On Monday, David Cameron and Iain Duncan Smith launched a new workfare scheme called Compulsory Work Placements – part of a bundle of punitive measures called Help to Work. It ran into a lot of trouble on launch day and hasn’t been doing well since then.
Over 150 voluntary organisations have signed up to the Keep Volunteering Voluntary campaign to say they won’t take part in any workfare scheme, including Oxfam, Anti-Slavery International, Unison, Unite, and NCIA. And the government won’t be able to fall back on the public sector: Liverpool City Council say they won’t be taking part.
The pledge was launched on the same day as Help to Work. Already more than twice as many organisations have said they’ll never take part in CWP as the 70 that the government claims are signed up to deliver it. It’s not clear how those 70 organisations are going to be able to arrange for more than 120,000 people to do 780 hours of unpaid work. They’d have to accept more than 1,800 placements each.
And it turns out that even the unpaid work the DWP especially suggested unemployed people should do – like cleaning war memorials – won’t work. No-one in government bothered to check this with the War Memorials Trust. They say that they can’t actually take part in CWP, because each memorial is the responsibility of one of a hundred thousand custodians, who’d have to be asked individually. And anyway, the work is usually done by ‘specialist contractors or conservators’.
Compulsory Work Placements are one form of further punishment for people who’ve already been through the Work Programme. The 200,000 people who are expected to have to go through Help to Work will either have to sign on every day at the job centre, or undergo intensive harassment by their advisor intended to frustrate them off benefits (the Mandatory Intervention Regime), or work for 30 hours per week unpaid for six months (Compulsory Work Placements).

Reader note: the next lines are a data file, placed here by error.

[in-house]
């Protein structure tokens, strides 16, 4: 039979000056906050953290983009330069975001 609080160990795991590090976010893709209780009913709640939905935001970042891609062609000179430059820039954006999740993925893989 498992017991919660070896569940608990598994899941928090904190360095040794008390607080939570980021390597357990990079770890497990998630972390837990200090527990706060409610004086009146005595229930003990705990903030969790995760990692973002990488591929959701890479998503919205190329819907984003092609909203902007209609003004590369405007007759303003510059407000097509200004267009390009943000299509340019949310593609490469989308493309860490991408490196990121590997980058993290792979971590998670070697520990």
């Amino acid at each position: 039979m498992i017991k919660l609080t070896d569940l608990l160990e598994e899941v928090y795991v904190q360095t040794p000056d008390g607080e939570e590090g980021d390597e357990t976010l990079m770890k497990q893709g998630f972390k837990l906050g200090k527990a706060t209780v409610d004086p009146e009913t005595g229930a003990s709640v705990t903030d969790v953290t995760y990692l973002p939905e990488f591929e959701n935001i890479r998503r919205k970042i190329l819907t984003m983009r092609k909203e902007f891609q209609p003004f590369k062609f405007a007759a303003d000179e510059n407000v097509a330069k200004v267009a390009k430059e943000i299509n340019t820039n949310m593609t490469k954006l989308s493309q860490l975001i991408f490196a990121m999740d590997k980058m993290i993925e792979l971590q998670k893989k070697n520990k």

The placements have to be at public sector and voluntary organisations: according to DWP regulations people can only be directly forced to work for free if what they’re doing is supposed to be for ‘community benefit’.
The government won’t reveal the names of the 70 organisations that are going to deliver the schemes. Probably for the same reason it wouldn’t reveal the names of organisations involved in Mandatory Work Activity: ‘disclosure [of names] would have been likely to have led to the collapse of the MWA scheme’.
All we know is that the primary contractors who will be organising the scheme across the UK are very familiar: Interserve, Seetec, LearnDirect, Rehab Jobfit, Working Links, Pertemps, and the brutal, fraudulent, and incompetent G4S. These are the same companies who already run the Work Programme, where you’re five times as likely to be sanctioned as find a job.
These are the companies who will arrange the placements with parts of the public sector, and ‘voluntary’ organisations like Groundwork.
We don’t think that any worthwhile voluntary organisation should take part in workfare. It’s inhuman to force people to work for no money: it doesn’t help people find jobs, and wouldn’t be justified if it did. It warps what volunteering is. It replaces jobs and erodes pay and working conditions for people who are in work. It’s oppressive, demeaning, and an excuse for sanctions, which force people into poverty, hunger, and homelessness.
The list of organisations who’ve signed up is here. If you’re part of a voluntary organisation, or you know one that hasn’t signed the agreement yet, then please ask them to sign the pledge. Any kind of voluntary group can sign up: from a union branch to a major charity to a local housing action group.
You can also find out if your council replied to research we did at the end of 2013 about councils using workfare by downloading the spreadsheet here. If there’s nothing for your council, you could try your own Freedom of Information request: they know this is information they should share.
If enough organisations refuse to take part, the government will have to scrap Compulsory Work Placements. Workfare is a ‘failed policy’: it should be an impossible one.